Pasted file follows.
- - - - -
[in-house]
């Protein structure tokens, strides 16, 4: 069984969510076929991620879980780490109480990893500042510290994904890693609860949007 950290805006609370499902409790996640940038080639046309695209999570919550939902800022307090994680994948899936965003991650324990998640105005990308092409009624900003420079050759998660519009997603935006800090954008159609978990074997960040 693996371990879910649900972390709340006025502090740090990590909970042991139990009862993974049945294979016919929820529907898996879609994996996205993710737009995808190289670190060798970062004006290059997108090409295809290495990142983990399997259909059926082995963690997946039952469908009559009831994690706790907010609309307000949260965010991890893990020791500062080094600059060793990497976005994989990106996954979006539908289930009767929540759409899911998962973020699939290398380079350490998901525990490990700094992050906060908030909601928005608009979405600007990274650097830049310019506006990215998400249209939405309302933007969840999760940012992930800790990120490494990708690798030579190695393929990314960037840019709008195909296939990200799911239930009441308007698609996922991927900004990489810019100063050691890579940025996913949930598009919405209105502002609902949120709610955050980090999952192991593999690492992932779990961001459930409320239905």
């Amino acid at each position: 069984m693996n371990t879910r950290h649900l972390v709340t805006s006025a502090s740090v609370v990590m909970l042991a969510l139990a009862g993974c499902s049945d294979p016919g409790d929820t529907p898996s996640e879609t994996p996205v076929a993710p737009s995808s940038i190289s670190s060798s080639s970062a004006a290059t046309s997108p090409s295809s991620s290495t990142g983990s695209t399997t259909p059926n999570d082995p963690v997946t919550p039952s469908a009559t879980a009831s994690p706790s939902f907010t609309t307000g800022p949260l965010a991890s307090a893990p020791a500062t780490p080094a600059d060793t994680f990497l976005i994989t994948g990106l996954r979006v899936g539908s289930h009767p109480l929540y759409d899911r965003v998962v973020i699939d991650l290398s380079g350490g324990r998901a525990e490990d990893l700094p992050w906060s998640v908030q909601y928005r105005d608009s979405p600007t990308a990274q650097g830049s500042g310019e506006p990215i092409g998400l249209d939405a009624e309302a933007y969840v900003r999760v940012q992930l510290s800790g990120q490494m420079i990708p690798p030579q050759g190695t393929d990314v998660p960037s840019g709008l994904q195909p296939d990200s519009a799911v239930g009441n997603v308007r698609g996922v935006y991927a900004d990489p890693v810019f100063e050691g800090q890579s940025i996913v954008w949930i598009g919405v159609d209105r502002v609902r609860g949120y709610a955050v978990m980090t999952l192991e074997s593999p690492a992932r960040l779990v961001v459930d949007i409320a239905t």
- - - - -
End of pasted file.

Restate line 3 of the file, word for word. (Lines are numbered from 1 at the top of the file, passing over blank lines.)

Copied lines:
């Amino acid at each position: 069984m693996n371990t879910r950290h649900l972390v709340t805006s006025a502090s740090v609370v990590m909970l042991a969510l139990a009862g993974c499902s049945d294979p016919g409790d929820t529907p898996s996640e879609t994996p996205v076929a993710p737009s995808s940038i190289s670190s060798s080639s970062a004006a290059t046309s997108p090409s295809s991620s290495t990142g983990s695209t399997t259909p059926n999570d082995p963690v997946t919550p039952s469908a009559t879980a009831s994690p706790s939902f907010t609309t307000g800022p949260l965010a991890s307090a893990p020791a500062t780490p080094a600059d060793t994680f990497l976005i994989t994948g990106l996954r979006v899936g539908s289930h009767p109480l929540y759409d899911r965003v998962v973020i699939d991650l290398s380079g350490g324990r998901a525990e490990d990893l700094p992050w906060s998640v908030q909601y928005r105005d608009s979405p600007t990308a990274q650097g830049s500042g310019e506006p990215i092409g998400l249209d939405a009624e309302a933007y969840v900003r999760v940012q992930l510290s800790g990120q490494m420079i990708p690798p030579q050759g190695t393929d990314v998660p960037s840019g709008l994904q195909p296939d990200s519009a799911v239930g009441n997603v308007r698609g996922v935006y991927a900004d990489p890693v810019f100063e050691g800090q890579s940025i996913v954008w949930i598009g919405v159609d209105r502002v609902r609860g949120y709610a955050v978990m980090t999952l192991e074997s593999p690492a992932r960040l779990v961001v459930d949007i409320a239905t």